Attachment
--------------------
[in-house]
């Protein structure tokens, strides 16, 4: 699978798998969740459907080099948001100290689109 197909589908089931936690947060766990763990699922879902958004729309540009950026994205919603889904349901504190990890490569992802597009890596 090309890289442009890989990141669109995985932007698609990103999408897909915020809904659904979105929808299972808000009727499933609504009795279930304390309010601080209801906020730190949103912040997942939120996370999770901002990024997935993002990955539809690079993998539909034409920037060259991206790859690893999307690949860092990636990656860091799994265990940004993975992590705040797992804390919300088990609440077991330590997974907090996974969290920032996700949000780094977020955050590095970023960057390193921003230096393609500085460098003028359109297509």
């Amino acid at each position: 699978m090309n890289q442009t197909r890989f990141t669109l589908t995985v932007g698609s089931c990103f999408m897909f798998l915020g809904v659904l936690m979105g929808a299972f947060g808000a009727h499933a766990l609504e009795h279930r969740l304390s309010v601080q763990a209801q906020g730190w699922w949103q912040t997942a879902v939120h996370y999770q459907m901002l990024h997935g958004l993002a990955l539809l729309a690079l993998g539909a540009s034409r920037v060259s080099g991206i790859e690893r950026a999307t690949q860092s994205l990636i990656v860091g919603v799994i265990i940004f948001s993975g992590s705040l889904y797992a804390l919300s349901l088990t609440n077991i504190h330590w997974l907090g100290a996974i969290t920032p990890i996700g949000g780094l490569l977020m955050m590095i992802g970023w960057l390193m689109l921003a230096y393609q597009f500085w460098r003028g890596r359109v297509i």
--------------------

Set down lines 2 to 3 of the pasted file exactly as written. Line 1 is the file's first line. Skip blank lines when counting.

């Protein structure tokens, strides 16, 4: 699978798998969740459907080099948001100290689109 197909589908089931936690947060766990763990699922879902958004729309540009950026994205919603889904349901504190990890490569992802597009890596 090309890289442009890989990141669109995985932007698609990103999408897909915020809904659904979105929808299972808000009727499933609504009795279930304390309010601080209801906020730190949103912040997942939120996370999770901002990024997935993002990955539809690079993998539909034409920037060259991206790859690893999307690949860092990636990656860091799994265990940004993975992590705040797992804390919300088990609440077991330590997974907090996974969290920032996700949000780094977020955050590095970023960057390193921003230096393609500085460098003028359109297509």
């Amino acid at each position: 699978m090309n890289q442009t197909r890989f990141t669109l589908t995985v932007g698609s089931c990103f999408m897909f798998l915020g809904v659904l936690m979105g929808a299972f947060g808000a009727h499933a766990l609504e009795h279930r969740l304390s309010v601080q763990a209801q906020g730190w699922w949103q912040t997942a879902v939120h996370y999770q459907m901002l990024h997935g958004l993002a990955l539809l729309a690079l993998g539909a540009s034409r920037v060259s080099g991206i790859e690893r950026a999307t690949q860092s994205l990636i990656v860091g919603v799994i265990i940004f948001s993975g992590s705040l889904y797992a804390l919300s349901l088990t609440n077991i504190h330590w997974l907090g100290a996974i969290t920032p990890i996700g949000g780094l490569l977020m955050m590095i992802g970023w960057l390193m689109l921003a230096y393609q597009f500085w460098r003028g890596r359109v297509i």